Abaca is an evergreen perennial, growing to a height of 4 to 6 meters, with clumps of large pseudo-stems up to 30 centimeters in diameter. Ground runners along the ground take root at each segment to form new plants. Leaves are dark green and oblong, light green on the underside. Fruits are indelible, containing irregular shaped seeds. (4)

- Indigenous to the Philippines.
- Commercial cultivation for its fiber.
- Grown in Borneo and Sumatra.
- Also grown as commercial crop in Ecuador and Costa Rica.

- Study of leaf fibers for chemical composition yielded lignin content of 13.2% of total fiber. Py-GC/MS analysis released compounds predominantly arising from lignin and p-hydroxycinnamic acids, with high amounts of 4-vinylphenol. Extractives content of abaca fiber (0.4%) was low, and predominant compounds were free sterols (24% of total extract) and fatty acids (24%), along with significant amounts of steroid ketones (10%), triglycerides (6%), w-hydroxyfatty acids (6%), monoglycerides (4%), fatty alcohols (4%), and a series of p-hydroxycinnamyl (p-coumaric and ferulic acids), and with minor amounts of steroid hydrocarbons, diglycerides, a-hydroxyfatty acids, sterol esters, and sterol glycosides. (7)
- The sheaths contain the valuable fiber, composed mainly of cellulose, lignin, and pectin. (14)
- Study of EtOAc fraction of stem bark of Alnus japonica yielded a new cyclic diarylheptanoid, alnuheptanoid B (3), along with four known cyclic diarylheptanoids viz., myricanone (1), (+)-S-myricanol (2), myricanone 5-O-ß-D-glucopyranoside (4), and (+)-S-myricanol 5-O-ß-D-glucopyranoside (5). (18)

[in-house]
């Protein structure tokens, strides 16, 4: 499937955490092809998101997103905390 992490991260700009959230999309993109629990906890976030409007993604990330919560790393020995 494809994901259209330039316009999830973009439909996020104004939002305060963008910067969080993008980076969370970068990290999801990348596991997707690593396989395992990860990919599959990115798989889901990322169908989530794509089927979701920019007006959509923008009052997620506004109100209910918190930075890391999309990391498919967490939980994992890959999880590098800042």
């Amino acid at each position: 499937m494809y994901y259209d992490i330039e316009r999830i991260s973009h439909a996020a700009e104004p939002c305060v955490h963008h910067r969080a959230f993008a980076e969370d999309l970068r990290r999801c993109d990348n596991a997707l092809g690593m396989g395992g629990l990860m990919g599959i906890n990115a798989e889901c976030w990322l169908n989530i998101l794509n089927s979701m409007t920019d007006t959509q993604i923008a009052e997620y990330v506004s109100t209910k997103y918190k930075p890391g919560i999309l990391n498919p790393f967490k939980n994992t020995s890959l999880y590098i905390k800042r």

- Phytochemical screening of ethanol leaf extract yielded flavonoid ++, amino acid ++, steroids ++, saponins +, with absence of alkaloid, anthraquinone, triterpenoids, terpenoids and tannins. Ethyl acetate leaf extract yielded flavonoid ++, triterpenoid +. steroids ++, terpenoids ++, tannins +, with absence of alkaloid, amino acid, and saponins.  (19)

- Considered the strongest of natural fibers, durable, resistant to salt water damage, and completely biodegradable. (4)
- Study has suggest hypoglycemic property.

Parts used
Leaf stem, flowers, sap.


- Leaf stem and flowers used to treat wounds and reduce blood pressure. (9)
- In Davao, Philippines, the Matigsalug tribe use the plant for relapse. (12)